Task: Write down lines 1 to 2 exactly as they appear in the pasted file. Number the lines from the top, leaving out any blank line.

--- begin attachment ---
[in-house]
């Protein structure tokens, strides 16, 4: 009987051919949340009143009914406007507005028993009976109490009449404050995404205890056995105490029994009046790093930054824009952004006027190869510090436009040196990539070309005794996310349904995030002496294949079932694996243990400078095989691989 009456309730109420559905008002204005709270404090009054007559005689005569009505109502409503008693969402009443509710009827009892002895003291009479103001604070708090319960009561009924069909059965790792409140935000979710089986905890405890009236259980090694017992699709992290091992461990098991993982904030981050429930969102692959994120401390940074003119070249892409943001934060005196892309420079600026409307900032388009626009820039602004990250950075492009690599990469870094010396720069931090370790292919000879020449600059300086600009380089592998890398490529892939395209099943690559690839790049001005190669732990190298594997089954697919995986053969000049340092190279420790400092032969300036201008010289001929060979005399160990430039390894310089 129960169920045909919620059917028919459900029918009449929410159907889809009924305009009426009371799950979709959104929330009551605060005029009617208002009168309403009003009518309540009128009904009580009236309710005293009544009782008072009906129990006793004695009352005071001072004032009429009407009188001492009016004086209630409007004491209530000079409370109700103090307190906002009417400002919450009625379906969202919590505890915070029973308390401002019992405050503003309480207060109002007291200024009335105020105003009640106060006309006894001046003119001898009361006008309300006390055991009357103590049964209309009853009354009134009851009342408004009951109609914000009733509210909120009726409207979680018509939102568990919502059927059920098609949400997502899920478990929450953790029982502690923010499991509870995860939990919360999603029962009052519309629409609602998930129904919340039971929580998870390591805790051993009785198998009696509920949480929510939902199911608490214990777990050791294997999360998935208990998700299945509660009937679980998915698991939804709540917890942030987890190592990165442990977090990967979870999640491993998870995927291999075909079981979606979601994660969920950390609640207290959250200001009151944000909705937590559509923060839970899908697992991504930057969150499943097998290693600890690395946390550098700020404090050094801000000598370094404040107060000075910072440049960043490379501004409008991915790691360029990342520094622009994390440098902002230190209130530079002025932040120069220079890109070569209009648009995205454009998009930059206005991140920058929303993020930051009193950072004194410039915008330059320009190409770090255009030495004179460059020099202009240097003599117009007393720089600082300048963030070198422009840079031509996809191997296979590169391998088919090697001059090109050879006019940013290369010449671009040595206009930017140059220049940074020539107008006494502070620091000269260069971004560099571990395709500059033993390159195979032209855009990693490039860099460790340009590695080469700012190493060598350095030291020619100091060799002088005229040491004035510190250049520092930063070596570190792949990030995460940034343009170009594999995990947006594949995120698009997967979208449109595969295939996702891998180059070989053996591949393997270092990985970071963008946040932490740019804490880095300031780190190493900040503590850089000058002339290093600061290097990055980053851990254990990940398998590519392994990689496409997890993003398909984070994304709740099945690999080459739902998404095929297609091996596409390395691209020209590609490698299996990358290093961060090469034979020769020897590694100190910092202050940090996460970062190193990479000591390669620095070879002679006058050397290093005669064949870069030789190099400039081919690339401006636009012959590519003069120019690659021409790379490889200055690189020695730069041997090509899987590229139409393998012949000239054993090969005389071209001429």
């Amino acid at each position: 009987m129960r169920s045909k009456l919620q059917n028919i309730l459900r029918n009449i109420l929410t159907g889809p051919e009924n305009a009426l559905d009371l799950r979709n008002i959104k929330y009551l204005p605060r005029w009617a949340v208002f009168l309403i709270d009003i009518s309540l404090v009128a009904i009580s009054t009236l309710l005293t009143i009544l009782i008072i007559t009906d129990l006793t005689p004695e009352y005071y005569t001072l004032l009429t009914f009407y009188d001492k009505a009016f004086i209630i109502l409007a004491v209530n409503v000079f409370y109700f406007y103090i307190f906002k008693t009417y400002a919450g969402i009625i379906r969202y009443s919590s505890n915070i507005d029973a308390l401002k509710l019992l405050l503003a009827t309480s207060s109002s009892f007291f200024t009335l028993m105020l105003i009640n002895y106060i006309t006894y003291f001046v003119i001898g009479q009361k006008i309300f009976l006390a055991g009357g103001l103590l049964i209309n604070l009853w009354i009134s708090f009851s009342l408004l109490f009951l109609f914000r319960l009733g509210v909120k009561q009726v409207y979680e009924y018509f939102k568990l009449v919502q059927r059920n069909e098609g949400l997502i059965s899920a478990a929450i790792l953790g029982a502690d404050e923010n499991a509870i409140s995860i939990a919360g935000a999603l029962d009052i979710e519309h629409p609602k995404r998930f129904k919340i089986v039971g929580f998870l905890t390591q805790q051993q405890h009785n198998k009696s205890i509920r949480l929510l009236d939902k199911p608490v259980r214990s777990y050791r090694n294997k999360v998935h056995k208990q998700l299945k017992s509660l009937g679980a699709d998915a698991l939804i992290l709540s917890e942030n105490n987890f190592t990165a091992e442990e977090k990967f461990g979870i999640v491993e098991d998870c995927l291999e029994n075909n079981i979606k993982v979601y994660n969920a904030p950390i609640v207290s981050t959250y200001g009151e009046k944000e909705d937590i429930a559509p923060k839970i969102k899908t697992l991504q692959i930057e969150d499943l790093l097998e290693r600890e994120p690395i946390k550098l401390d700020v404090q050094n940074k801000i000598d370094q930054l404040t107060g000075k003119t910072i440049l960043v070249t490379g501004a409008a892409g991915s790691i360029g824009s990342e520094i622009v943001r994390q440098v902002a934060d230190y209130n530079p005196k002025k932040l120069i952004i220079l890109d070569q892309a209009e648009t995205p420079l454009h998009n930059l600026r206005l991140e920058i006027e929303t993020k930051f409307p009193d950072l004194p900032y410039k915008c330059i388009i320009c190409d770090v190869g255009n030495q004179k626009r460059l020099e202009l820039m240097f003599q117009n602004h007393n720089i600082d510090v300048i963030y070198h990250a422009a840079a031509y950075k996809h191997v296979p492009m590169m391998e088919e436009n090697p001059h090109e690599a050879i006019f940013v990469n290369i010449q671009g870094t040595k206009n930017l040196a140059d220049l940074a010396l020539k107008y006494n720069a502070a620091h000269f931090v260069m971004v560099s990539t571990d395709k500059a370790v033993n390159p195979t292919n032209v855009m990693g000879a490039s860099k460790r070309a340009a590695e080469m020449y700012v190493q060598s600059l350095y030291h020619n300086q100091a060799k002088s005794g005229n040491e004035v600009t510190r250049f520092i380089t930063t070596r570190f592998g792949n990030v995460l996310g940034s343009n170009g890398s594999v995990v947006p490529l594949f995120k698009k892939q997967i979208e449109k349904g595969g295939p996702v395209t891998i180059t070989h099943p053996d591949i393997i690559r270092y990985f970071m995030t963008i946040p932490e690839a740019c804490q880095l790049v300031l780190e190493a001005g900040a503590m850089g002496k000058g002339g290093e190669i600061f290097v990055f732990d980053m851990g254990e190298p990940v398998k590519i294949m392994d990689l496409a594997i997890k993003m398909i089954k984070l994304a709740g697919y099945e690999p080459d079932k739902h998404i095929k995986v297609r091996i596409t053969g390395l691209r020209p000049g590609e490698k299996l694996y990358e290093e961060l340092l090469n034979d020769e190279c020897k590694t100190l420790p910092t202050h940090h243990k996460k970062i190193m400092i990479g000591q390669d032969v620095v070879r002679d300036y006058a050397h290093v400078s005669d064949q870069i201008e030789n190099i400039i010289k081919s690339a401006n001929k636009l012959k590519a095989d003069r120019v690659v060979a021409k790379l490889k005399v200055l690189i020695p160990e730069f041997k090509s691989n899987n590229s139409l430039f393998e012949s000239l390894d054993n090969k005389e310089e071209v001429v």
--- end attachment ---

[in-house]
């Protein structure tokens, strides 16, 4: 009987051919949340009143009914406007507005028993009976109490009449404050995404205890056995105490029994009046790093930054824009952004006027190869510090436009040196990539070309005794996310349904995030002496294949079932694996243990400078095989691989 009456309730109420559905008002204005709270404090009054007559005689005569009505109502409503008693969402009443509710009827009892002895003291009479103001604070708090319960009561009924069909059965790792409140935000979710089986905890405890009236259980090694017992699709992290091992461990098991993982904030981050429930969102692959994120401390940074003119070249892409943001934060005196892309420079600026409307900032388009626009820039602004990250950075492009690599990469870094010396720069931090370790292919000879020449600059300086600009380089592998890398490529892939395209099943690559690839790049001005190669732990190298594997089954697919995986053969000049340092190279420790400092032969300036201008010289001929060979005399160990430039390894310089 129960169920045909919620059917028919459900029918009449929410159907889809009924305009009426009371799950979709959104929330009551605060005029009617208002009168309403009003009518309540009128009904009580009236309710005293009544009782008072009906129990006793004695009352005071001072004032009429009407009188001492009016004086209630409007004491209530000079409370109700103090307190906002009417400002919450009625379906969202919590505890915070029973308390401002019992405050503003309480207060109002007291200024009335105020105003009640106060006309006894001046003119001898009361006008309300006390055991009357103590049964209309009853009354009134009851009342408004009951109609914000009733509210909120009726409207979680018509939102568990919502059927059920098609949400997502899920478990929450953790029982502690923010499991509870995860939990919360999603029962009052519309629409609602998930129904919340039971929580998870390591805790051993009785198998009696509920949480929510939902199911608490214990777990050791294997999360998935208990998700299945509660009937679980998915698991939804709540917890942030987890190592990165442990977090990967979870999640491993998870995927291999075909079981979606979601994660969920950390609640207290959250200001009151944000909705937590559509923060839970899908697992991504930057969150499943097998290693600890690395946390550098700020404090050094801000000598370094404040107060000075910072440049960043490379501004409008991915790691360029990342520094622009994390440098902002230190209130530079002025932040120069220079890109070569209009648009995205454009998009930059206005991140920058929303993020930051009193950072004194410039915008330059320009190409770090255009030495004179460059020099202009240097003599117009007393720089600082300048963030070198422009840079031509996809191997296979590169391998088919090697001059090109050879006019940013290369010449671009040595206009930017140059220049940074020539107008006494502070620091000269260069971004560099571990395709500059033993390159195979032209855009990693490039860099460790340009590695080469700012190493060598350095030291020619100091060799002088005229040491004035510190250049520092930063070596570190792949990030995460940034343009170009594999995990947006594949995120698009997967979208449109595969295939996702891998180059070989053996591949393997270092990985970071963008946040932490740019804490880095300031780190190493900040503590850089000058002339290093600061290097990055980053851990254990990940398998590519392994990689496409997890993003398909984070994304709740099945690999080459739902998404095929297609091996596409390395691209020209590609490698299996990358290093961060090469034979020769020897590694100190910092202050940090996460970062190193990479000591390669620095070879002679006058050397290093005669064949870069030789190099400039081919690339401006636009012959590519003069120019690659021409790379490889200055690189020695730069041997090509899987590229139409393998012949000239054993090969005389071209001429």